New project looks at the builders behind the buildings

The Robarts Centre for Canadian Studies recently launched “City Builders: An Oral History of Immigrant Construction Workers in Postwar Toronto,” a public history and research project, with funding from the Laborers’ International Union of North America (LIUNA) Local 183, the largest construction union in North America.

•Construction of the Ross Social Sciences and Humanities Building, named after Murray Ross, York University's first president, who is seen in this photo seating at a desk. Photo by Leo Harrison, September 12, 1964. Clara Thomas Archives and Special Collections, Toronto Telegram negatives fonds, ASC02000: https://digital.library.yorku.ca/islandora/object/yul:87912

Construction of the Ross Social Sciences & Humanities Building, named after Murray Ross, York University’s first president, who is seen in this photo sitting at a desk. Photo by Leo Harrison, Sept. 12, 1964. Clara Thomas Archives and Special Collections, Toronto Telegram fonds, ASC02000: https://digital.library.yorku.ca/islandora/object/yul:87912

“The project aims to educate the public about the various struggles and achievements of  immigrant construction workers on whose hands and backs Toronto was built, and improve our understanding of some of the city’s most vital working class communities,” said Gilberto Fernandes (PhD ’14), a postdoctoral visitor at the Robarts Centre who is coordinating the project.

•Italian-Canadian construction workers on strike gathered at the Italo Canadian Recreation Club (or Brandon Hall) on August 6, 1960. Photo by Jack Judges. Clara Thomas Archives and Special Collections, Toronto Telegram negatives fonds, ASC08255: https://yorkspace.library.yorku.ca/xmlui/handle/10315/6686

Italian-Canadian construction workers on strike gathered at the Italo Canadian Recreation Club (or Brandon Hall) on Aug. 6, 1960. Photo by Jack Judges. Clara Thomas Archives & Special Collections, Toronto Telegram fonds, ASC08255: https://yorkspace.library.yorku.ca/xmlui/handle/10315/6686

Through a series of interviews with 40 retired members of Local 183, the project’s research team will record and digitize stories about the experiences, goals, struggles and achievements of these postwar construction workers. They will produce videos and a short documentary to be featured in a multimedia exhibition and website dedicated to Toronto’s construction history.

•Cement Masons with the American Federation of Labor Local 598 picketing outside Moss Park Armoury construction site on June 11, 1965. Photo by Bill Russell. Clara Thomas Archives and Special Collections, Toronto Telegram negatives fonds, ASC08226: https://yorkspace.library.yorku.ca/xmlui/handle/10315/6698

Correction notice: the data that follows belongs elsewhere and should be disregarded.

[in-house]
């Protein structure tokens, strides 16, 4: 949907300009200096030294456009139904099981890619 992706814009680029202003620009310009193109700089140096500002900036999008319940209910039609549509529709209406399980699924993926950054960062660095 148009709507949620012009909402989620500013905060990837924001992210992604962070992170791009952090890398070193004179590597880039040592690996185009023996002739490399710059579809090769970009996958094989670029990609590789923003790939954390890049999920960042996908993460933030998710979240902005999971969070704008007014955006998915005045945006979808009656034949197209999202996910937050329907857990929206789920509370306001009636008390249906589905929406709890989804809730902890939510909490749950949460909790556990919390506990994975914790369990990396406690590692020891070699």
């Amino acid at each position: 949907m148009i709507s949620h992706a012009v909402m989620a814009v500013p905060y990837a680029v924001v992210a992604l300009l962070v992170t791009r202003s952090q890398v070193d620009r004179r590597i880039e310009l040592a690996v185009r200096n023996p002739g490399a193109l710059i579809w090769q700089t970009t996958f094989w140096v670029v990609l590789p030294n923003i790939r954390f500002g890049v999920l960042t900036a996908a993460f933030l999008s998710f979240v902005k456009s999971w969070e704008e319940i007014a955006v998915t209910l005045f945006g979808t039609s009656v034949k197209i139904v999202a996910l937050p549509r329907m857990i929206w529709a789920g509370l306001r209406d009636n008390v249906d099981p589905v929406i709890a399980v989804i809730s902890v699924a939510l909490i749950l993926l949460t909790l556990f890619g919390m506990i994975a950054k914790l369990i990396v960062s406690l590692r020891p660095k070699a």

Cement Masons with the American Federation of Labor Local 598 picketing outside Moss Park Armoury construction site on June 11, 1965. Photo by Bill Russell. Clara Thomas Archives & Special Collections, Toronto Telegram fonds, ASC08226: https://yorkspace.library.yorku.ca/xmlui/handle/10315/6698

The construction industry, employed largely by immigrants and their direct descendants, was instrumental in the development of metropolitan Toronto, especially after the Second World War, when the bulk of the city’s infrastructure and its residential and commercial areas were built. Most of these immigrant workers began as unskilled or semi-skilled labourers in this formerly non-unionized industry, known for its high rates of accidents, wage theft and poor working conditions. Today, these immigrants and their children have changed the face of the construction industry, as owners of major development companies and members of regulatory and advocacy organizations, including unions.

“We are thrilled to support this project,” said Gabrielle Slowey, associate professor in the Department of Political Science and director of the Robarts Centre. “Migration, labour and urbanization are central themes in Canadian studies, and the stories of these construction workers and their families need to be heard, lest we forget that our city and its infrastructure exist in a large part thanks to these workers’ dreams and the toil it takes to achieve them.”

The materials will be housed in the Clara Thomas Archives & Special Collections, York University Libraries. The project is expected to be completed by September 2018.

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